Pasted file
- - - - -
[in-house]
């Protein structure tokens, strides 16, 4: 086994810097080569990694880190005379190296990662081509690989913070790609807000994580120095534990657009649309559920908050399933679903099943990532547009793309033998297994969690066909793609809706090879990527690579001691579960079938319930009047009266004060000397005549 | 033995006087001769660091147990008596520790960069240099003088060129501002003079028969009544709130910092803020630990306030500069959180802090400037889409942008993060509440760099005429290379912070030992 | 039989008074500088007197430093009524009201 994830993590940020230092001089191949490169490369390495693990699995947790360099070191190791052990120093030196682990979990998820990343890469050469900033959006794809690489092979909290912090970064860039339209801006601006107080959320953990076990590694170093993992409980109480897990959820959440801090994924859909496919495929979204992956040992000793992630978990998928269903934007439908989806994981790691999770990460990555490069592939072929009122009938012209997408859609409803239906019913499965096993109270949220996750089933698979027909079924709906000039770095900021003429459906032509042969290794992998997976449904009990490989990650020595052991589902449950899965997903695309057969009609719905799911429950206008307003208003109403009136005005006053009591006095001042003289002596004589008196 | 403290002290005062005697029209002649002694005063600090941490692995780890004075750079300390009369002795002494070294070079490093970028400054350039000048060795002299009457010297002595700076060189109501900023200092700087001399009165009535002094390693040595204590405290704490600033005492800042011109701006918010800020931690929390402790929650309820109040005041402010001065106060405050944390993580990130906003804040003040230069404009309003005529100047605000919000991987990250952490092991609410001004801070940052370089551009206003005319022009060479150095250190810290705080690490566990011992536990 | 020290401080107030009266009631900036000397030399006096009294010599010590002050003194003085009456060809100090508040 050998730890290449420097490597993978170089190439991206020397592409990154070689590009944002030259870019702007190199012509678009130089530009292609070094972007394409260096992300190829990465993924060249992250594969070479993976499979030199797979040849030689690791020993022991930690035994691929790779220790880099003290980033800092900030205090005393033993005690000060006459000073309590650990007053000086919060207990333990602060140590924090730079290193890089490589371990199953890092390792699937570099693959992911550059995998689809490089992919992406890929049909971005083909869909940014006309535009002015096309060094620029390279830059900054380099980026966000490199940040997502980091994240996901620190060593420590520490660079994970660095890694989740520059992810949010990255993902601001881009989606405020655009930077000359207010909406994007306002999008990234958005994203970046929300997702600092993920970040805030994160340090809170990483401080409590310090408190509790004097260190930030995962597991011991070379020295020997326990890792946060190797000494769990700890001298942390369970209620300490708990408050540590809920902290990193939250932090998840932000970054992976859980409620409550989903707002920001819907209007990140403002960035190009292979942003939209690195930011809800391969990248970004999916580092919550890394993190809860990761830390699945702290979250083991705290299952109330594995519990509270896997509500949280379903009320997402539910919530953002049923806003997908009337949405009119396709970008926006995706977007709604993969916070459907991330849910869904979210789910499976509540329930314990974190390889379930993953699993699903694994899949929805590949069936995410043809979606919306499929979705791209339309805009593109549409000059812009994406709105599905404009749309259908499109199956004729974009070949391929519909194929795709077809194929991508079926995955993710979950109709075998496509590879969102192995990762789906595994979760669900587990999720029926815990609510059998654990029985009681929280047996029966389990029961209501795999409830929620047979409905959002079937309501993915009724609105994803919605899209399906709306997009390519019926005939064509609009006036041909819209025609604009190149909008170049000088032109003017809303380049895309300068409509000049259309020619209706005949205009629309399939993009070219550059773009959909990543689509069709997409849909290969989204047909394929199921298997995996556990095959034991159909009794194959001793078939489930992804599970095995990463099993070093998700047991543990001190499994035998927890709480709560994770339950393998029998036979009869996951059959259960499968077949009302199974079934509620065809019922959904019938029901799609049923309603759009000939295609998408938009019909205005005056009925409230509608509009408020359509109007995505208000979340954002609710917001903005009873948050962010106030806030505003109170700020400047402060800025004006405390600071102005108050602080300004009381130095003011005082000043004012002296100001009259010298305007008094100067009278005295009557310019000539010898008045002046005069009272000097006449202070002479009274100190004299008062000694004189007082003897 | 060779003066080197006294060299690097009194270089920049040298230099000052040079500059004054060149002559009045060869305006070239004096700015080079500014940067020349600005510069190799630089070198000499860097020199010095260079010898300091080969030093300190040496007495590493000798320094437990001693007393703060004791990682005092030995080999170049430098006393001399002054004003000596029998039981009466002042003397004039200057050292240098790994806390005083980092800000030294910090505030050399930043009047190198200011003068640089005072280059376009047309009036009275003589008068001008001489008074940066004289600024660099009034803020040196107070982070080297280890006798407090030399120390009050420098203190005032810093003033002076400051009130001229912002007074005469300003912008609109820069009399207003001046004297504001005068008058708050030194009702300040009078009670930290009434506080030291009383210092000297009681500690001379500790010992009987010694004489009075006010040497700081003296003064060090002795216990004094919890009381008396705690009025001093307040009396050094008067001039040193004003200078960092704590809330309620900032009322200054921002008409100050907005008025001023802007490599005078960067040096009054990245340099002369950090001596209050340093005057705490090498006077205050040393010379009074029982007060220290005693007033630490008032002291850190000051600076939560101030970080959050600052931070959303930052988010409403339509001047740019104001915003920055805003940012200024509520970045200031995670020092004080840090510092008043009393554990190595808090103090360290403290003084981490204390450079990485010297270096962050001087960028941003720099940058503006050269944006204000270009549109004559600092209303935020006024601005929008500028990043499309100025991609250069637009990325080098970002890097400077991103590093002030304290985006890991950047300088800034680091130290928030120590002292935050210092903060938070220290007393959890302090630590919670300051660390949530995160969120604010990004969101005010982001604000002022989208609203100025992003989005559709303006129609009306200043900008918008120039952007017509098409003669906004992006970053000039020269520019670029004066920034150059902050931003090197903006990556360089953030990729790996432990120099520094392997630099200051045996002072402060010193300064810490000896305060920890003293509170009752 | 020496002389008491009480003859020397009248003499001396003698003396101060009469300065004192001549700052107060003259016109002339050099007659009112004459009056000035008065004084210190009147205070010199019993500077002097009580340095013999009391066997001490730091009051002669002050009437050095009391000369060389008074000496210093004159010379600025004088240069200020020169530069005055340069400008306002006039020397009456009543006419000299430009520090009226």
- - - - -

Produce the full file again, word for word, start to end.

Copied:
[in-house]
């Protein structure tokens, strides 16, 4: 086994810097080569990694880190005379190296990662081509690989913070790609807000994580120095534990657009649309559920908050399933679903099943990532547009793309033998297994969690066909793609809706090879990527690579001691579960079938319930009047009266004060000397005549 | 033995006087001769660091147990008596520790960069240099003088060129501002003079028969009544709130910092803020630990306030500069959180802090400037889409942008993060509440760099005429290379912070030992 | 039989008074500088007197430093009524009201 994830993590940020230092001089191949490169490369390495693990699995947790360099070191190791052990120093030196682990979990998820990343890469050469900033959006794809690489092979909290912090970064860039339209801006601006107080959320953990076990590694170093993992409980109480897990959820959440801090994924859909496919495929979204992956040992000793992630978990998928269903934007439908989806994981790691999770990460990555490069592939072929009122009938012209997408859609409803239906019913499965096993109270949220996750089933698979027909079924709906000039770095900021003429459906032509042969290794992998997976449904009990490989990650020595052991589902449950899965997903695309057969009609719905799911429950206008307003208003109403009136005005006053009591006095001042003289002596004589008196 | 403290002290005062005697029209002649002694005063600090941490692995780890004075750079300390009369002795002494070294070079490093970028400054350039000048060795002299009457010297002595700076060189109501900023200092700087001399009165009535002094390693040595204590405290704490600033005492800042011109701006918010800020931690929390402790929650309820109040005041402010001065106060405050944390993580990130906003804040003040230069404009309003005529100047605000919000991987990250952490092991609410001004801070940052370089551009206003005319022009060479150095250190810290705080690490566990011992536990 | 020290401080107030009266009631900036000397030399006096009294010599010590002050003194003085009456060809100090508040 050998730890290449420097490597993978170089190439991206020397592409990154070689590009944002030259870019702007190199012509678009130089530009292609070094972007394409260096992300190829990465993924060249992250594969070479993976499979030199797979040849030689690791020993022991930690035994691929790779220790880099003290980033800092900030205090005393033993005690000060006459000073309590650990007053000086919060207990333990602060140590924090730079290193890089490589371990199953890092390792699937570099693959992911550059995998689809490089992919992406890929049909971005083909869909940014006309535009002015096309060094620029390279830059900054380099980026966000490199940040997502980091994240996901620190060593420590520490660079994970660095890694989740520059992810949010990255993902601001881009989606405020655009930077000359207010909406994007306002999008990234958005994203970046929300997702600092993920970040805030994160340090809170990483401080409590310090408190509790004097260190930030995962597991011991070379020295020997326990890792946060190797000494769990700890001298942390369970209620300490708990408050540590809920902290990193939250932090998840932000970054992976859980409620409550989903707002920001819907209007990140403002960035190009292979942003939209690195930011809800391969990248970004999916580092919550890394993190809860990761830390699945702290979250083991705290299952109330594995519990509270896997509500949280379903009320997402539910919530953002049923806003997908009337949405009119396709970008926006995706977007709604993969916070459907991330849910869904979210789910499976509540329930314990974190390889379930993953699993699903694994899949929805590949069936995410043809979606919306499929979705791209339309805009593109549409000059812009994406709105599905404009749309259908499109199956004729974009070949391929519909194929795709077809194929991508079926995955993710979950109709075998496509590879969102192995990762789906595994979760669900587990999720029926815990609510059998654990029985009681929280047996029966389990029961209501795999409830929620047979409905959002079937309501993915009724609105994803919605899209399906709306997009390519019926005939064509609009006036041909819209025609604009190149909008170049000088032109003017809303380049895309300068409509000049259309020619209706005949205009629309399939993009070219550059773009959909990543689509069709997409849909290969989204047909394929199921298997995996556990095959034991159909009794194959001793078939489930992804599970095995990463099993070093998700047991543990001190499994035998927890709480709560994770339950393998029998036979009869996951059959259960499968077949009302199974079934509620065809019922959904019938029901799609049923309603759009000939295609998408938009019909205005005056009925409230509608509009408020359509109007995505208000979340954002609710917001903005009873948050962010106030806030505003109170700020400047402060800025004006405390600071102005108050602080300004009381130095003011005082000043004012002296100001009259010298305007008094100067009278005295009557310019000539010898008045002046005069009272000097006449202070002479009274100190004299008062000694004189007082003897 | 060779003066080197006294060299690097009194270089920049040298230099000052040079500059004054060149002559009045060869305006070239004096700015080079500014940067020349600005510069190799630089070198000499860097020199010095260079010898300091080969030093300190040496007495590493000798320094437990001693007393703060004791990682005092030995080999170049430098006393001399002054004003000596029998039981009466002042003397004039200057050292240098790994806390005083980092800000030294910090505030050399930043009047190198200011003068640089005072280059376009047309009036009275003589008068001008001489008074940066004289600024660099009034803020040196107070982070080297280890006798407090030399120390009050420098203190005032810093003033002076400051009130001229912002007074005469300003912008609109820069009399207003001046004297504001005068008058708050030194009702300040009078009670930290009434506080030291009383210092000297009681500690001379500790010992009987010694004489009075006010040497700081003296003064060090002795216990004094919890009381008396705690009025001093307040009396050094008067001039040193004003200078960092704590809330309620900032009322200054921002008409100050907005008025001023802007490599005078960067040096009054990245340099002369950090001596209050340093005057705490090498006077205050040393010379009074029982007060220290005693007033630490008032002291850190000051600076939560101030970080959050600052931070959303930052988010409403339509001047740019104001915003920055805003940012200024509520970045200031995670020092004080840090510092008043009393554990190595808090103090360290403290003084981490204390450079990485010297270096962050001087960028941003720099940058503006050269944006204000270009549109004559600092209303935020006024601005929008500028990043499309100025991609250069637009990325080098970002890097400077991103590093002030304290985006890991950047300088800034680091130290928030120590002292935050210092903060938070220290007393959890302090630590919670300051660390949530995160969120604010990004969101005010982001604000002022989208609203100025992003989005559709303006129609009306200043900008918008120039952007017509098409003669906004992006970053000039020269520019670029004066920034150059902050931003090197903006990556360089953030990729790996432990120099520094392997630099200051045996002072402060010193300064810490000896305060920890003293509170009752 | 020496002389008491009480003859020397009248003499001396003698003396101060009469300065004192001549700052107060003259016109002339050099007659009112004459009056000035008065004084210190009147205070010199019993500077002097009580340095013999009391066997001490730091009051002669002050009437050095009391000369060389008074000496210093004159010379600025004088240069200020020169530069005055340069400008306002006039020397009456009543006419000299430009520090009226």